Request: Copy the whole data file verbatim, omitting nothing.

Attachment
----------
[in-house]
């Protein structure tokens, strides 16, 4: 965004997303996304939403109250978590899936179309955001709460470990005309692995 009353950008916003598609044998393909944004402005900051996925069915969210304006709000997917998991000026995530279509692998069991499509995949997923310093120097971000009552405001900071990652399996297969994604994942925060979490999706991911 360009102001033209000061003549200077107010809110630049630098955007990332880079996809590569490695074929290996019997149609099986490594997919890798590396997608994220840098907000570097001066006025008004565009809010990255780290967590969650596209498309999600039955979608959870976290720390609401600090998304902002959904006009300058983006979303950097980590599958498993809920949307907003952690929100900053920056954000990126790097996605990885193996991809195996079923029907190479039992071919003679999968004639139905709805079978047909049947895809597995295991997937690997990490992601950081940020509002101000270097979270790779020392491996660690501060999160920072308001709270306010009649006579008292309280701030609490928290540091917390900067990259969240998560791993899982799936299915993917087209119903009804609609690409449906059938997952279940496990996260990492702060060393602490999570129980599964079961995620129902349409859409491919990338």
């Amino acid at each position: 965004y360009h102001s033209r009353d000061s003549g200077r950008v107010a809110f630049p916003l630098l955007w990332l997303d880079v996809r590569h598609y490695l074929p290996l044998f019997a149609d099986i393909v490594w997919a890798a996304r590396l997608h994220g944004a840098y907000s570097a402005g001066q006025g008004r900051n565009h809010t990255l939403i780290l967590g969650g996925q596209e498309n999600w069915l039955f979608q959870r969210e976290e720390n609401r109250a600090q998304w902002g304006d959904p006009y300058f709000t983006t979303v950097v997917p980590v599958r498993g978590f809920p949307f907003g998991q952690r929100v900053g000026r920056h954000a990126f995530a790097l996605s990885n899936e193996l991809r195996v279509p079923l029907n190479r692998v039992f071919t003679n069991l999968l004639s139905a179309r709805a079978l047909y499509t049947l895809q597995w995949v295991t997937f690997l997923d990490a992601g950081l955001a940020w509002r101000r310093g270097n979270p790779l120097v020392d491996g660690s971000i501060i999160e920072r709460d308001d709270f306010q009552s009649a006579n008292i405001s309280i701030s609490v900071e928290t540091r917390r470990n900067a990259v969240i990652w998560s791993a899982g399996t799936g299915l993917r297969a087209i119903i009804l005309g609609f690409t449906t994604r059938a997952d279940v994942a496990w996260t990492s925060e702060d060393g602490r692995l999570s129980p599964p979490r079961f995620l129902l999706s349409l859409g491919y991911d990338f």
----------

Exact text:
[in-house]
């Protein structure tokens, strides 16, 4: 965004997303996304939403109250978590899936179309955001709460470990005309692995 009353950008916003598609044998393909944004402005900051996925069915969210304006709000997917998991000026995530279509692998069991499509995949997923310093120097971000009552405001900071990652399996297969994604994942925060979490999706991911 360009102001033209000061003549200077107010809110630049630098955007990332880079996809590569490695074929290996019997149609099986490594997919890798590396997608994220840098907000570097001066006025008004565009809010990255780290967590969650596209498309999600039955979608959870976290720390609401600090998304902002959904006009300058983006979303950097980590599958498993809920949307907003952690929100900053920056954000990126790097996605990885193996991809195996079923029907190479039992071919003679999968004639139905709805079978047909049947895809597995295991997937690997990490992601950081940020509002101000270097979270790779020392491996660690501060999160920072308001709270306010009649006579008292309280701030609490928290540091917390900067990259969240998560791993899982799936299915993917087209119903009804609609690409449906059938997952279940496990996260990492702060060393602490999570129980599964079961995620129902349409859409491919990338």
């Amino acid at each position: 965004y360009h102001s033209r009353d000061s003549g200077r950008v107010a809110f630049p916003l630098l955007w990332l997303d880079v996809r590569h598609y490695l074929p290996l044998f019997a149609d099986i393909v490594w997919a890798a996304r590396l997608h994220g944004a840098y907000s570097a402005g001066q006025g008004r900051n565009h809010t990255l939403i780290l967590g969650g996925q596209e498309n999600w069915l039955f979608q959870r969210e976290e720390n609401r109250a600090q998304w902002g304006d959904p006009y300058f709000t983006t979303v950097v997917p980590v599958r498993g978590f809920p949307f907003g998991q952690r929100v900053g000026r920056h954000a990126f995530a790097l996605s990885n899936e193996l991809r195996v279509p079923l029907n190479r692998v039992f071919t003679n069991l999968l004639s139905a179309r709805a079978l047909y499509t049947l895809q597995w995949v295991t997937f690997l997923d990490a992601g950081l955001a940020w509002r101000r310093g270097n979270p790779l120097v020392d491996g660690s971000i501060i999160e920072r709460d308001d709270f306010q009552s009649a006579n008292i405001s309280i701030s609490v900071e928290t540091r917390r470990n900067a990259v969240i990652w998560s791993a899982g399996t799936g299915l993917r297969a087209i119903i009804l005309g609609f690409t449906t994604r059938a997952d279940v994942a496990w996260t990492s925060e702060d060393g602490r692995l999570s129980p599964p979490r079961f995620l129902l999706s349409l859409g491919y991911d990338f």